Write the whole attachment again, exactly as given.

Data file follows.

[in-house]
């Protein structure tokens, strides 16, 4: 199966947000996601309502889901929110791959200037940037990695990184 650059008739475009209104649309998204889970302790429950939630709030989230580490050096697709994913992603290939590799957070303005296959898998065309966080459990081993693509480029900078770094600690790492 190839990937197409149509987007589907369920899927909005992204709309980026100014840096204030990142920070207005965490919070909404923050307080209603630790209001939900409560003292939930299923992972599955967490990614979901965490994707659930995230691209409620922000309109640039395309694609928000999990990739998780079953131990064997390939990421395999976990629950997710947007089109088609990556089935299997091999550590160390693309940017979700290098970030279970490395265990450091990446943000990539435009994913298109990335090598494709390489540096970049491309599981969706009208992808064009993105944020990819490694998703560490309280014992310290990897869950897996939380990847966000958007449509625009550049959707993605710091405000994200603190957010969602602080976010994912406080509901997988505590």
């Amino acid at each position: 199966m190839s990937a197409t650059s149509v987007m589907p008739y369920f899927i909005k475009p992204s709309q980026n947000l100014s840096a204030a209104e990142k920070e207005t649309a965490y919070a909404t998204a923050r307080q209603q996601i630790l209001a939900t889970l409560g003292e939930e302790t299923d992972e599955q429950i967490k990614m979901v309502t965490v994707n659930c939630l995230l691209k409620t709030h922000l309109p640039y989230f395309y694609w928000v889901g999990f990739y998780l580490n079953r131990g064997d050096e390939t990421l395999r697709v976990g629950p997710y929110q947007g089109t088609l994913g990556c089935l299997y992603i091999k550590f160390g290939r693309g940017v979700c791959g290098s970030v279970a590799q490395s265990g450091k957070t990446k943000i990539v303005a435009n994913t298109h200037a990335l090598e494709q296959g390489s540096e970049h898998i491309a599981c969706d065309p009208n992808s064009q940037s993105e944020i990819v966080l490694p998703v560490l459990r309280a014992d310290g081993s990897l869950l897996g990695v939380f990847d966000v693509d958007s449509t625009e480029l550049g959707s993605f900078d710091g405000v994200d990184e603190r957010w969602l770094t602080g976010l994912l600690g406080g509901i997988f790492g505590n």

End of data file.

[in-house]
């Protein structure tokens, strides 16, 4: 199966947000996601309502889901929110791959200037940037990695990184 650059008739475009209104649309998204889970302790429950939630709030989230580490050096697709994913992603290939590799957070303005296959898998065309966080459990081993693509480029900078770094600690790492 190839990937197409149509987007589907369920899927909005992204709309980026100014840096204030990142920070207005965490919070909404923050307080209603630790209001939900409560003292939930299923992972599955967490990614979901965490994707659930995230691209409620922000309109640039395309694609928000999990990739998780079953131990064997390939990421395999976990629950997710947007089109088609990556089935299997091999550590160390693309940017979700290098970030279970490395265990450091990446943000990539435009994913298109990335090598494709390489540096970049491309599981969706009208992808064009993105944020990819490694998703560490309280014992310290990897869950897996939380990847966000958007449509625009550049959707993605710091405000994200603190957010969602602080976010994912406080509901997988505590």
């Amino acid at each position: 199966m190839s990937a197409t650059s149509v987007m589907p008739y369920f899927i909005k475009p992204s709309q980026n947000l100014s840096a204030a209104e990142k920070e207005t649309a965490y919070a909404t998204a923050r307080q209603q996601i630790l209001a939900t889970l409560g003292e939930e302790t299923d992972e599955q429950i967490k990614m979901v309502t965490v994707n659930c939630l995230l691209k409620t709030h922000l309109p640039y989230f395309y694609w928000v889901g999990f990739y998780l580490n079953r131990g064997d050096e390939t990421l395999r697709v976990g629950p997710y929110q947007g089109t088609l994913g990556c089935l299997y992603i091999k550590f160390g290939r693309g940017v979700c791959g290098s970030v279970a590799q490395s265990g450091k957070t990446k943000i990539v303005a435009n994913t298109h200037a990335l090598e494709q296959g390489s540096e970049h898998i491309a599981c969706d065309p009208n992808s064009q940037s993105e944020i990819v966080l490694p998703v560490l459990r309280a014992d310290g081993s990897l869950l897996g990695v939380f990847d966000v693509d958007s449509t625009e480029l550049g959707s993605f900078d710091g405000v994200d990184e603190r957010w969602l770094t602080g976010l994912l600690g406080g509901i997988f790492g505590n």